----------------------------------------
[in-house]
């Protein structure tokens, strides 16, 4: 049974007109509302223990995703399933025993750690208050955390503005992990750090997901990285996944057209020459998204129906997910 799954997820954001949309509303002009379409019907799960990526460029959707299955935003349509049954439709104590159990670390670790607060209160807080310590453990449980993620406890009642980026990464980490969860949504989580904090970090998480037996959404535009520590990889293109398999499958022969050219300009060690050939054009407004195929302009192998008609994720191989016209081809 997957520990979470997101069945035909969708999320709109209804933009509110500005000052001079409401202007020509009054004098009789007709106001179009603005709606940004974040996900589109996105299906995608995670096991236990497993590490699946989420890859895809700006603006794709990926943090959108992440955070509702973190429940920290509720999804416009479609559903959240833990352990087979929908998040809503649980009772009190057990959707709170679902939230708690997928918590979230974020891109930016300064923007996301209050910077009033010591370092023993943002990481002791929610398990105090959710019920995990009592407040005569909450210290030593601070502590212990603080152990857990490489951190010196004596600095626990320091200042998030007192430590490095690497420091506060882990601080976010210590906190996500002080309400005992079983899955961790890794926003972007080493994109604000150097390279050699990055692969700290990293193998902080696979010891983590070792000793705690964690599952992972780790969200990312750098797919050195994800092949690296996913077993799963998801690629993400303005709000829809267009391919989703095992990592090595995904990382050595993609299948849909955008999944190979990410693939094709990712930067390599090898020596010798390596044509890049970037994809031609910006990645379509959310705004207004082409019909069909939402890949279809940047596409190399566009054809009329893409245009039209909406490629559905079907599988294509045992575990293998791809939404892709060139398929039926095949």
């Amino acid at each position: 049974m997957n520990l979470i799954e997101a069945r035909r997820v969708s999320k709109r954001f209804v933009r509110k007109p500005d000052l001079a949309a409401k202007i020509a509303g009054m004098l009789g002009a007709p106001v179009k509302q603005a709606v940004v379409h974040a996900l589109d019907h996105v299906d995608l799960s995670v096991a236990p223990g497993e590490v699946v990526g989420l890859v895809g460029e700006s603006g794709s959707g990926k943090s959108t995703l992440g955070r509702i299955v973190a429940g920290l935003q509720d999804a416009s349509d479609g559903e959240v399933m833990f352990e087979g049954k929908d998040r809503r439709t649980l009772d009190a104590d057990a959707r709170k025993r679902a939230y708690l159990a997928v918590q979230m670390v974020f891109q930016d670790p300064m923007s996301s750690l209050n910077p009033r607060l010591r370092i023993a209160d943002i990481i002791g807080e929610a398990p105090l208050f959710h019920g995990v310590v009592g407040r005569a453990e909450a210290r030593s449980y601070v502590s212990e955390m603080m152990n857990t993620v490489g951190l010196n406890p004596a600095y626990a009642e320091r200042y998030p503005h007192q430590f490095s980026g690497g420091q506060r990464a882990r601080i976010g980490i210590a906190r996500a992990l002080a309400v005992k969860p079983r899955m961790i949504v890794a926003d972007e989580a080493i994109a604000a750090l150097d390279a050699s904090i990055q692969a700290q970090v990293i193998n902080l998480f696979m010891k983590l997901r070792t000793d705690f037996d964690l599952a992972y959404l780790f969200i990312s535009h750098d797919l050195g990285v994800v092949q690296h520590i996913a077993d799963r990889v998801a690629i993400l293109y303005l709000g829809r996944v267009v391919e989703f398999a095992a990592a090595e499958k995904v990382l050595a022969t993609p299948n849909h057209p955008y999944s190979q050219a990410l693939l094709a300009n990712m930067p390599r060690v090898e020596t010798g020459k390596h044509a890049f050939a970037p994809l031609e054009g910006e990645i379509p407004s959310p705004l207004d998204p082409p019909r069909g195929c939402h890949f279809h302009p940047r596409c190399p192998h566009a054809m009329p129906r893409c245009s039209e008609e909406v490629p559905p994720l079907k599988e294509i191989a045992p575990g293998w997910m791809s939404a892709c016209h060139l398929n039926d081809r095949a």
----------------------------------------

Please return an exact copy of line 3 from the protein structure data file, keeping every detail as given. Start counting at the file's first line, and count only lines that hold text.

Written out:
């Amino acid at each position: 049974m997957n520990l979470i799954e997101a069945r035909r997820v969708s999320k709109r954001f209804v933009r509110k007109p500005d000052l001079a949309a409401k202007i020509a509303g009054m004098l009789g002009a007709p106001v179009k509302q603005a709606v940004v379409h974040a996900l589109d019907h996105v299906d995608l799960s995670v096991a236990p223990g497993e590490v699946v990526g989420l890859v895809g460029e700006s603006g794709s959707g990926k943090s959108t995703l992440g955070r509702i299955v973190a429940g920290l935003q509720d999804a416009s349509d479609g559903e959240v399933m833990f352990e087979g049954k929908d998040r809503r439709t649980l009772d009190a104590d057990a959707r709170k025993r679902a939230y708690l159990a997928v918590q979230m670390v974020f891109q930016d670790p300064m923007s996301s750690l209050n910077p009033r607060l010591r370092i023993a209160d943002i990481i002791g807080e929610a398990p105090l208050f959710h019920g995990v310590v009592g407040r005569a453990e909450a210290r030593s449980y601070v502590s212990e955390m603080m152990n857990t993620v490489g951190l010196n406890p004596a600095y626990a009642e320091r200042y998030p503005h007192q430590f490095s980026g690497g420091q506060r990464a882990r601080i976010g980490i210590a906190r996500a992990l002080a309400v005992k969860p079983r899955m961790i949504v890794a926003d972007e989580a080493i994109a604000a750090l150097d390279a050699s904090i990055q692969a700290q970090v990293i193998n902080l998480f696979m010891k983590l997901r070792t000793d705690f037996d964690l599952a992972y959404l780790f969200i990312s535009h750098d797919l050195g990285v994800v092949q690296h520590i996913a077993d799963r990889v998801a690629i993400l293109y303005l709000g829809r996944v267009v391919e989703f398999a095992a990592a090595e499958k995904v990382l050595a022969t993609p299948n849909h057209p955008y999944s190979q050219a990410l693939l094709a300009n990712m930067p390599r060690v090898e020596t010798g020459k390596h044509a890049f050939a970037p994809l031609e054009g910006e990645i379509p407004s959310p705004l207004d998204p082409p019909r069909g195929c939402h890949f279809h302009p940047r596409c190399p192998h566009a054809m009329p129906r893409c245009s039209e008609e909406v490629p559905p994720l079907k599988e294509i191989a045992p575990g293998w997910m791809s939404a892709c016209h060139l398929n039926d081809r095949a």